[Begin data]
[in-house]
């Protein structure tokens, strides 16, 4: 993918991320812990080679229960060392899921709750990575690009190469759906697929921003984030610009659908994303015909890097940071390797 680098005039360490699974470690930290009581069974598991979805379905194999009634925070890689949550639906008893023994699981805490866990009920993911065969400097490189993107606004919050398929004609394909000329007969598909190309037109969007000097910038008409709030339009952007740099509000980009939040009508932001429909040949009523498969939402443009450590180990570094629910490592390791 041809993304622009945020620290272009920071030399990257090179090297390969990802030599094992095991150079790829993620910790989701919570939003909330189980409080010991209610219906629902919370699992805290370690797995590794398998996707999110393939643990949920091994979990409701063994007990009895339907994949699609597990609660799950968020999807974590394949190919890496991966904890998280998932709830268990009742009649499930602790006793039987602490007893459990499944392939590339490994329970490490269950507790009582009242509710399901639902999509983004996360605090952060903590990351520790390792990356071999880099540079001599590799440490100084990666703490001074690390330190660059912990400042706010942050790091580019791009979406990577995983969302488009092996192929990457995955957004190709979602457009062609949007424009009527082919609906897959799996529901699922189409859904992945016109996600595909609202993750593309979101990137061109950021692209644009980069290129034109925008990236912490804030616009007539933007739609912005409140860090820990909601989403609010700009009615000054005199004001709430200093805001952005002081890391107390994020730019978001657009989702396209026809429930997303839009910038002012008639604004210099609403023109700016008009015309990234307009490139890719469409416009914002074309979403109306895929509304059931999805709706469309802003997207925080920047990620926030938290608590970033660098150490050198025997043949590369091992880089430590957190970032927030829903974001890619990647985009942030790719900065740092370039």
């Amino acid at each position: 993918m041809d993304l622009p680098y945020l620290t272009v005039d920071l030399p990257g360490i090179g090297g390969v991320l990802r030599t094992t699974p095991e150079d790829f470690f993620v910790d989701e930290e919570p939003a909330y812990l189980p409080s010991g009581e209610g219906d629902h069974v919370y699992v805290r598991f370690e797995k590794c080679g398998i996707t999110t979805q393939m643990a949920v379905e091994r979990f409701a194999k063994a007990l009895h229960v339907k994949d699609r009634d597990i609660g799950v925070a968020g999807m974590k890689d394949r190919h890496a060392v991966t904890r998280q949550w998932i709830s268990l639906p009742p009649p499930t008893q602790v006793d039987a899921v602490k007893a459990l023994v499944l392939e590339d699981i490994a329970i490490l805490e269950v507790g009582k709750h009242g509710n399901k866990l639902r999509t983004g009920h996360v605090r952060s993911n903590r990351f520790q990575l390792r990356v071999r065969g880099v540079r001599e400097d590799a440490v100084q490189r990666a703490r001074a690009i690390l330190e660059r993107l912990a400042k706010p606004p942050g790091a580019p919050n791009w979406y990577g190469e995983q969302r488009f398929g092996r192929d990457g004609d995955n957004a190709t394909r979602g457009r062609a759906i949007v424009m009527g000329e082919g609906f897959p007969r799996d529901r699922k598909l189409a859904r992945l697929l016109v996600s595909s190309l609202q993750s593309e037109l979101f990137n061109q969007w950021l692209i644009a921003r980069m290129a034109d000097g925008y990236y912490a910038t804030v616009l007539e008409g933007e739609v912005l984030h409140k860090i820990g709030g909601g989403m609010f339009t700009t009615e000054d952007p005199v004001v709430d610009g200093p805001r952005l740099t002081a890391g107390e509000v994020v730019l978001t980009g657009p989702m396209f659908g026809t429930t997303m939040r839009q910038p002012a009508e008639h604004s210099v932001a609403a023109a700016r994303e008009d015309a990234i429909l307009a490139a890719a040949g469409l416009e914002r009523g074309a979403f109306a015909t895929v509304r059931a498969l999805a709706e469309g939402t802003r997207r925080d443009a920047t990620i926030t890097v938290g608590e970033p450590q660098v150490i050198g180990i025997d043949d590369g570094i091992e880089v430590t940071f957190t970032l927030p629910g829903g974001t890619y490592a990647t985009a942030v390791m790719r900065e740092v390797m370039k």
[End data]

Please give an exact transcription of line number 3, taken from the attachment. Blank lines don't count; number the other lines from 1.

């Amino acid at each position: 993918m041809d993304l622009p680098y945020l620290t272009v005039d920071l030399p990257g360490i090179g090297g390969v991320l990802r030599t094992t699974p095991e150079d790829f470690f993620v910790d989701e930290e919570p939003a909330y812990l189980p409080s010991g009581e209610g219906d629902h069974v919370y699992v805290r598991f370690e797995k590794c080679g398998i996707t999110t979805q393939m643990a949920v379905e091994r979990f409701a194999k063994a007990l009895h229960v339907k994949d699609r009634d597990i609660g799950v925070a968020g999807m974590k890689d394949r190919h890496a060392v991966t904890r998280q949550w998932i709830s268990l639906p009742p009649p499930t008893q602790v006793d039987a899921v602490k007893a459990l023994v499944l392939e590339d699981i490994a329970i490490l805490e269950v507790g009582k709750h009242g509710n399901k866990l639902r999509t983004g009920h996360v605090r952060s993911n903590r990351f520790q990575l390792r990356v071999r065969g880099v540079r001599e400097d590799a440490v100084q490189r990666a703490r001074a690009i690390l330190e660059r993107l912990a400042k706010p606004p942050g790091a580019p919050n791009w979406y990577g190469e995983q969302r488009f398929g092996r192929d990457g004609d995955n957004a190709t394909r979602g457009r062609a759906i949007v424009m009527g000329e082919g609906f897959p007969r799996d529901r699922k598909l189409a859904r992945l697929l016109v996600s595909s190309l609202q993750s593309e037109l979101f990137n061109q969007w950021l692209i644009a921003r980069m290129a034109d000097g925008y990236y912490a910038t804030v616009l007539e008409g933007e739609v912005l984030h409140k860090i820990g709030g909601g989403m609010f339009t700009t009615e000054d952007p005199v004001v709430d610009g200093p805001r952005l740099t002081a890391g107390e509000v994020v730019l978001t980009g657009p989702m396209f659908g026809t429930t997303m939040r839009q910038p002012a009508e008639h604004s210099v932001a609403a023109a700016r994303e008009d015309a990234i429909l307009a490139a890719a040949g469409l416009e914002r009523g074309a979403f109306a015909t895929v509304r059931a498969l999805a709706e469309g939402t802003r997207r925080d443009a920047t990620i926030t890097v938290g608590e970033p450590q660098v150490i050198g180990i025997d043949d590369g570094i091992e880089v430590t940071f957190t970032l927030p629910g829903g974001t890619y490592a990647t985009a942030v390791m790719r900065e740092v390797m370039k």